Sunday, April 06, 2014

Forced Selling As The Market Appears To Be Finally Cracking

It took three torturous months for the market to finally get hit across the board. Its about time! I was going crazy with this reversion to the mean, going nowhere buzz saw market. The incremental S&P 500 highs that occurred while the mostly NASDAQ momentum leaders were getting slaughtered was too much for most traders including me to handle. Now it looks like the supply demand equation has finally changed. For two way traders like me that brings hope that some real money can be made, albeit in shorting the market. For investors, there is no free lunch forever, so stay in cash until this storm blows over.

For the first time this year, all the major averages look like they are reversing down. As a consequence, since last Thursday, I have been short. I can not say that I was not shaken from some positions a few times, including on Friday morning's wild ride. But once the averages took out Friday morning's lows, it was apparent that the dyke was broken. I therefore added to my core QQQ short and this time feel confident (famous last words) the market will follow through to the down side.  I do not know how far down this move will go, but I do know that there is money to be made on the short side. And I again caution that this is not a market to invest in or bottom fish in.

A major but little discussed component of the decline is forced selling via mutual fund and hedge fund redemptions plus, drum rill please, the margin clerks. That is one reason that I believe that this sell off has further to go. The margin clerks are selling out hedge fund portfolios indiscriminately. They strike at different hours of the trading day and just dump whatever shares they must sell on the market, not caring at what price or what effect the selling has on the tape. Naturally this is a short seller's dream that takes on a life of its own as the selling feeds upon itself.


To make matters worse, the market is not oversold enough to call a bottom. Sure certain groups like biotechs may be extremely oversold and may spike up soon, but by every indication the entire market is not. Furthermore, complacency still exists. For instance the put call ratio gave a big warning signal last week. The $VIX - above - is still at extreme lows even after Friday's sell off. And the S&P Oscillator is no where. Therefore, if this is the bear phase that I think it is, the market is just beginning to fall.

Market Sentiment:

Whether the fall is for 5% or 25% is irrelevant as long as the red light is on. As I have stated all year, this is not a market to invest in. And the market will tempt us all. It almost tempted me into buying  some swing trades as I stated in my last post. thank goodness, that nothing tempted me to nibble or I might have been whipsawed down.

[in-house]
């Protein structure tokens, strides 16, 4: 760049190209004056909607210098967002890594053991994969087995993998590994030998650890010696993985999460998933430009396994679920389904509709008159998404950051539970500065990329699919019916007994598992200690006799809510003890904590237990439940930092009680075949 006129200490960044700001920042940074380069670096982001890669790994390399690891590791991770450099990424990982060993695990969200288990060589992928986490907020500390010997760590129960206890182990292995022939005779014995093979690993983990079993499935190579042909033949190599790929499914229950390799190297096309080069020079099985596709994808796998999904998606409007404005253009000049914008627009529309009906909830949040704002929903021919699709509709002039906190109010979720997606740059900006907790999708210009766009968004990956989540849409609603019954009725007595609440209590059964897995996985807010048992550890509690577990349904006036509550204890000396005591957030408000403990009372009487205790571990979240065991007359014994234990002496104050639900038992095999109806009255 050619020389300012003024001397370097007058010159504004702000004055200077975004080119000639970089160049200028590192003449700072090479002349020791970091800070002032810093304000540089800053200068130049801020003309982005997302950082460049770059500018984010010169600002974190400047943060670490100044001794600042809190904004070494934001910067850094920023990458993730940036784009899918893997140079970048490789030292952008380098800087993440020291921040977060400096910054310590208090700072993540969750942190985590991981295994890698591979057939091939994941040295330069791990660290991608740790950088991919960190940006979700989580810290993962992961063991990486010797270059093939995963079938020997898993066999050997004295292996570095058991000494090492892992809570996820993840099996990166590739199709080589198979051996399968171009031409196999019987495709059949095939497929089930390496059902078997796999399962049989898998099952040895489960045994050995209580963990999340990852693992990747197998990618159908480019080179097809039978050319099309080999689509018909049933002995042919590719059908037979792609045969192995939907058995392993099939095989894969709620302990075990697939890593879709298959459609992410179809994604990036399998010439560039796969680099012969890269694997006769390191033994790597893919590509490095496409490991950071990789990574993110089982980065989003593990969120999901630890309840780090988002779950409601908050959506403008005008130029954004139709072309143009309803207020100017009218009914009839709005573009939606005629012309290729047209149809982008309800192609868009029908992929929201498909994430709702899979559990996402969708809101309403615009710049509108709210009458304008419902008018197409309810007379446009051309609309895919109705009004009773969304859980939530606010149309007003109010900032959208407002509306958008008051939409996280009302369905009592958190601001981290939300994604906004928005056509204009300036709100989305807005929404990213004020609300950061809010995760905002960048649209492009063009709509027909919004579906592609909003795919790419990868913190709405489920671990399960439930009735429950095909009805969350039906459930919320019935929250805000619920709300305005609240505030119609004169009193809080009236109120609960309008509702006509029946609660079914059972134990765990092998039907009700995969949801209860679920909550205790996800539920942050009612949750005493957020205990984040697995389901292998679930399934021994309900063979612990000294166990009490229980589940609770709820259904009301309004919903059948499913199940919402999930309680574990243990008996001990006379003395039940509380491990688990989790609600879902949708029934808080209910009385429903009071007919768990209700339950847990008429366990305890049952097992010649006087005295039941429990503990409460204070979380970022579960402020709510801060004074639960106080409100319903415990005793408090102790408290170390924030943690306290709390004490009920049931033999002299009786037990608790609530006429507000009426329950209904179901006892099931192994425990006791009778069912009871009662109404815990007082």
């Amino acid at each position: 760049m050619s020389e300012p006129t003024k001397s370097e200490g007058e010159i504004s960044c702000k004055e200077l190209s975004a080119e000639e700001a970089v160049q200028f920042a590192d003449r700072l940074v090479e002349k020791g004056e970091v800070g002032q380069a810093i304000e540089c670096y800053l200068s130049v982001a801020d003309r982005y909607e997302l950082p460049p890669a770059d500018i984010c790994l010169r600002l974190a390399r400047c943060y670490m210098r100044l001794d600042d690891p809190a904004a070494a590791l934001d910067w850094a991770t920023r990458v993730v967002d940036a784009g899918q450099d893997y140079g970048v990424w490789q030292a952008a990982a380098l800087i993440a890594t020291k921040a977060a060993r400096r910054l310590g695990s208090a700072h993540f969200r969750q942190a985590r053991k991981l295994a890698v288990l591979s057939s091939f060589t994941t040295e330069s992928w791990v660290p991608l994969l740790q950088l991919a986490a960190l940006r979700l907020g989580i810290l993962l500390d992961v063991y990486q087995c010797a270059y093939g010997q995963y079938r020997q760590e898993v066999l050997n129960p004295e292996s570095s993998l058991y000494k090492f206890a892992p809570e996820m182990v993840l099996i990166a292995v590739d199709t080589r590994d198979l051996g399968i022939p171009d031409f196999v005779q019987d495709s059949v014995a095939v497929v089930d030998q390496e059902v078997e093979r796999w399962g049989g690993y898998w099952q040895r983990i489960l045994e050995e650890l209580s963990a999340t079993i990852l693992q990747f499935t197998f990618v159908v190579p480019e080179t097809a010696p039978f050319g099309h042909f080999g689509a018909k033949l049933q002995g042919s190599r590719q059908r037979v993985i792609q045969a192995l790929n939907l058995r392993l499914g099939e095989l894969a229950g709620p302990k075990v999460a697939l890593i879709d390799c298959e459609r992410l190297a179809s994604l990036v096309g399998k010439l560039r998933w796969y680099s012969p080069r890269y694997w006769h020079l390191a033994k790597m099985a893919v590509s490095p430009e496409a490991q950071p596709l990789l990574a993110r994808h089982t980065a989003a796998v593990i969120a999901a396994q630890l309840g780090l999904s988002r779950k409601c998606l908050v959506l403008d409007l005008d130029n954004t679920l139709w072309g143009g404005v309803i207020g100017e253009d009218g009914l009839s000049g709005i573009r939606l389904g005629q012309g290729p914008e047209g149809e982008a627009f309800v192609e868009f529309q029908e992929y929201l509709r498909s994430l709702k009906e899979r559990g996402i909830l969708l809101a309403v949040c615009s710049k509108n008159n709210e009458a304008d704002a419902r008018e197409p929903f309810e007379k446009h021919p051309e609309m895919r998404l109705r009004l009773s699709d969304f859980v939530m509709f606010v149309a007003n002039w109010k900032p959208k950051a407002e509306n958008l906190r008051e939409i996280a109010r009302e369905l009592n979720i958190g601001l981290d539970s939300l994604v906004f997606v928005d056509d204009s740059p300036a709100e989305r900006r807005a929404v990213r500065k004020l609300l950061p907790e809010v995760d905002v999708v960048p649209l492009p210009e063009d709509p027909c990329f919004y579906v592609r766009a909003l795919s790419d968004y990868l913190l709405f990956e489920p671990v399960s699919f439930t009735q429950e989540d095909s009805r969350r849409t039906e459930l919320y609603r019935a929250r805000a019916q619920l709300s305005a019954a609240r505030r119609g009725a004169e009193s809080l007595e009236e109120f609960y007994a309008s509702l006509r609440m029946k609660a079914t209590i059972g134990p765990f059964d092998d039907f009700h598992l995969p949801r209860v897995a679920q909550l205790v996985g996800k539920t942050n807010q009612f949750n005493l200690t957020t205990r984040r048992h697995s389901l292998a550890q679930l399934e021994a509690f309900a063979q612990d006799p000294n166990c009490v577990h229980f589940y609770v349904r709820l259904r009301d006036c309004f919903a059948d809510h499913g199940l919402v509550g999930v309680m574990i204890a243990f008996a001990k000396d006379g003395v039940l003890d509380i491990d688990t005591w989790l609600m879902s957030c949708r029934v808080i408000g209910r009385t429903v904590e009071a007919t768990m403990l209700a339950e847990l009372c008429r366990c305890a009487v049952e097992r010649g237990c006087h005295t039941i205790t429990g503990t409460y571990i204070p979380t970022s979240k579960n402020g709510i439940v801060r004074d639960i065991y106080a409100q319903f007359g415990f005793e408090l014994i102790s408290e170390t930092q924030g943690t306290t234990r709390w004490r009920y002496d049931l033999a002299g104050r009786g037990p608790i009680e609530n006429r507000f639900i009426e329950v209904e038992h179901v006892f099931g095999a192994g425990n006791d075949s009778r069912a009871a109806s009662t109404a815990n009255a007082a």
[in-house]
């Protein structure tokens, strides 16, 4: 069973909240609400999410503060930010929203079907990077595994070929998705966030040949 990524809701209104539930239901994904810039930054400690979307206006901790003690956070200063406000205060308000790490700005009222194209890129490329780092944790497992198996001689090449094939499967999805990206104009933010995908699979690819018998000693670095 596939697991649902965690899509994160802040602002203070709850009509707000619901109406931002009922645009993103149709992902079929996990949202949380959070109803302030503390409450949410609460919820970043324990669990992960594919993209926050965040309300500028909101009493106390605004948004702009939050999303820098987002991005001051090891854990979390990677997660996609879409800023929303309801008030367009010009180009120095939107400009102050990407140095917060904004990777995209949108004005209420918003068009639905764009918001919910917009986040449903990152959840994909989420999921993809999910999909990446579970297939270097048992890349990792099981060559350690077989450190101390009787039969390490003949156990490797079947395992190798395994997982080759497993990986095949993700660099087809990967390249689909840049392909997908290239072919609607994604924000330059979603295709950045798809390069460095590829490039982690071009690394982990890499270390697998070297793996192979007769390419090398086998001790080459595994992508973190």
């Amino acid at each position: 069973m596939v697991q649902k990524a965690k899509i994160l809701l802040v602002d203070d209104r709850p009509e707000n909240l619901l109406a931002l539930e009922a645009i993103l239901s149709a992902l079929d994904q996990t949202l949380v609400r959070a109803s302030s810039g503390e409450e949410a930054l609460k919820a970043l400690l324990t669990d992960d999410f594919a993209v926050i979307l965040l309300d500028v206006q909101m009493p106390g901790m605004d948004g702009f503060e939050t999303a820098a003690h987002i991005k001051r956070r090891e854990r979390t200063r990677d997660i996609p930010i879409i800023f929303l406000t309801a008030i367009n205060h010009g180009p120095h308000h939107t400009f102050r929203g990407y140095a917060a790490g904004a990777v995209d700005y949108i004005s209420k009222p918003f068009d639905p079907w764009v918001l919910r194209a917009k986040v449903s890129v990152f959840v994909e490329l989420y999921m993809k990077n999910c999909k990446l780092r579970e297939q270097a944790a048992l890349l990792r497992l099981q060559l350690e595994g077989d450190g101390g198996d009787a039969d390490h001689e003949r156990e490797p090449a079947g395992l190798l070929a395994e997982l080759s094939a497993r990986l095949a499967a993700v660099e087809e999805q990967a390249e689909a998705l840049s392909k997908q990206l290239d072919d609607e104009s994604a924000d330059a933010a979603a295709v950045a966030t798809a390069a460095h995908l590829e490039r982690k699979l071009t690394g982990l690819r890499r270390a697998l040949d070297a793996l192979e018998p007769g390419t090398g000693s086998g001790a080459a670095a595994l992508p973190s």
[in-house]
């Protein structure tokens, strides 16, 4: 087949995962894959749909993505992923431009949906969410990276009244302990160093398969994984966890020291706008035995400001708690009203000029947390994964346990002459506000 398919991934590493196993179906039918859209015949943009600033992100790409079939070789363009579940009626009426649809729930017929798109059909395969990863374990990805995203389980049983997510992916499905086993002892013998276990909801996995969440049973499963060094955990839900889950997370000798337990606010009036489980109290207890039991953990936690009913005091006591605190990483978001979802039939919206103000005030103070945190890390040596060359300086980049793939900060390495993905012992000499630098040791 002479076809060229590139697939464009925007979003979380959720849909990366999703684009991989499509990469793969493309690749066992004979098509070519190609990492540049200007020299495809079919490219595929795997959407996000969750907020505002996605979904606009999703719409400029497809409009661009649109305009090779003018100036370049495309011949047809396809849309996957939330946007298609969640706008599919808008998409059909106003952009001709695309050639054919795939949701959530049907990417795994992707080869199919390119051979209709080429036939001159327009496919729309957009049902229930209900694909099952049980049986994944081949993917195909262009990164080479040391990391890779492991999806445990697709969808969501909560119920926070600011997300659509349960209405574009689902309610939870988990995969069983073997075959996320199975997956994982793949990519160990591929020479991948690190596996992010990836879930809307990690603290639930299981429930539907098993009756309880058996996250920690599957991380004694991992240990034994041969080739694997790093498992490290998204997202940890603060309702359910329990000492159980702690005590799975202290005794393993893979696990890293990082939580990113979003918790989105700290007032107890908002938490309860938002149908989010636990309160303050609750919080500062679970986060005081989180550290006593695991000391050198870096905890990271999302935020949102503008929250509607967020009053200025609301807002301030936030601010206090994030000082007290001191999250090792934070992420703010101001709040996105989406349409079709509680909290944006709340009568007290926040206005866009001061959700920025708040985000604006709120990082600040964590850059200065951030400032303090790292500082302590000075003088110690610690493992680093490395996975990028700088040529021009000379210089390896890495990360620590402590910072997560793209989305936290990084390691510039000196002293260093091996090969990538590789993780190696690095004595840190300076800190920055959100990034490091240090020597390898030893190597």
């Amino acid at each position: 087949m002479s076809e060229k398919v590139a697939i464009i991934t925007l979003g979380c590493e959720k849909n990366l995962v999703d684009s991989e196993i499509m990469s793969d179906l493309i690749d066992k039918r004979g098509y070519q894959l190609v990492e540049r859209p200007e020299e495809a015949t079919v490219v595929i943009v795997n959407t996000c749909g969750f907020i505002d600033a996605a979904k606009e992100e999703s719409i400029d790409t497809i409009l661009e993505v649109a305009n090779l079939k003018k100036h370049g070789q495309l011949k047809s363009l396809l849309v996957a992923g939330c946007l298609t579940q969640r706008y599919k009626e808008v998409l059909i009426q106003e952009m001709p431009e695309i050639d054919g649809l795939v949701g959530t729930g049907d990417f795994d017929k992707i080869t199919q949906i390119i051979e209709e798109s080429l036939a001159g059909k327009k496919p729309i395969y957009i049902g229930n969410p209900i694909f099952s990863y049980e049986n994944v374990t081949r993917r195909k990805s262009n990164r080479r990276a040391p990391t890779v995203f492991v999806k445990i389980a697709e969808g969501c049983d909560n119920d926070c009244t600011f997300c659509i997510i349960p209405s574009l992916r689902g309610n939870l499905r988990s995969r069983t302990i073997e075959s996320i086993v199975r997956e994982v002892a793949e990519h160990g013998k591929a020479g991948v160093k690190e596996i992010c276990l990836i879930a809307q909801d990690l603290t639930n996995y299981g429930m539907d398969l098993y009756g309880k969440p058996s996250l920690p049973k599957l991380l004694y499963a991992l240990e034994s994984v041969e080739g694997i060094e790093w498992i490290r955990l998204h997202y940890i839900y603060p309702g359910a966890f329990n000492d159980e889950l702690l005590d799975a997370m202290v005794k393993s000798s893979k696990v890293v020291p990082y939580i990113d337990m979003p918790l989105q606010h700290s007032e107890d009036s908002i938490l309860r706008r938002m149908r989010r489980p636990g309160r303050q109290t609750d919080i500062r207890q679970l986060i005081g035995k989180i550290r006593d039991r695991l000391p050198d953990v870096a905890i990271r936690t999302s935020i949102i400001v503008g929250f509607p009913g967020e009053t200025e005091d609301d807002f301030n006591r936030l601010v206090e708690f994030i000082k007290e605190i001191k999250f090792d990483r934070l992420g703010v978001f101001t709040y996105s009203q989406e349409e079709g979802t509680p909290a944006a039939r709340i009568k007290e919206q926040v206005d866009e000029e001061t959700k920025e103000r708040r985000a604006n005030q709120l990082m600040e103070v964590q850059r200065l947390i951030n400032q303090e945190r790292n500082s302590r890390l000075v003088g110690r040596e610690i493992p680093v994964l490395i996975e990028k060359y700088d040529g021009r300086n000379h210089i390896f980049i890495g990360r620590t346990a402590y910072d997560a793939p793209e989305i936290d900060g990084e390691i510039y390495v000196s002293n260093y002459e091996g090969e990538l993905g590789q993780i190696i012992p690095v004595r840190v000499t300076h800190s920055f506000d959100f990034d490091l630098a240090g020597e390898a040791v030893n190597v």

The point is that this will not be easy. I expect many sharp oversold bounces that may tear my head off. The temptation to buy oversold downside whooshes will be there. I will probably be fast enough to cover some shorts into the whooshes, but am reluctant to wear two hats and buy into them for quick long side scalps. I don't think that I can wear two hats at the same time while keeping my thinking clear. From my perch, the old expression just changed to short the rips and cover the dips.   

Lets take a look at three of the major indexes

NASDAQ Composite is now testing a long term trend line. It broke some support and has another level of support to test - indicated on chart below.

NASDAQ 100 is similar to the NASDAQ. Here is a shorter term chart that zooms in on the broken support and the next level of support below. My only question is will the NASDAQ 100 bounce off the support or break through right now:

S&P 500 made another new high and then got zapped with an in your face reversal on Friday. I think that the major indexes may now catch up with the NASDAQ 100 and Momentum stocks that have been broken for quite some time. Topping is a process in which large institutions try to disguise their moves by hiding their money in the so called safer large cap stocks.

The Dow Jones Industrials look similar to the S&P 500.

Doug Kass humorously called this sell off "the revenge of the algos." We all know that the HTF guys are out there and I am sure that they are going to give the tape extreme volatility as karma for the entire HTF debate that was in our conscience last week.

BIG Capital Advisors and Seaview Partners are not responsible for your investment decisions. We believe very strongly in our opinions, but you must perform your own due diligence in making your investment decisions.
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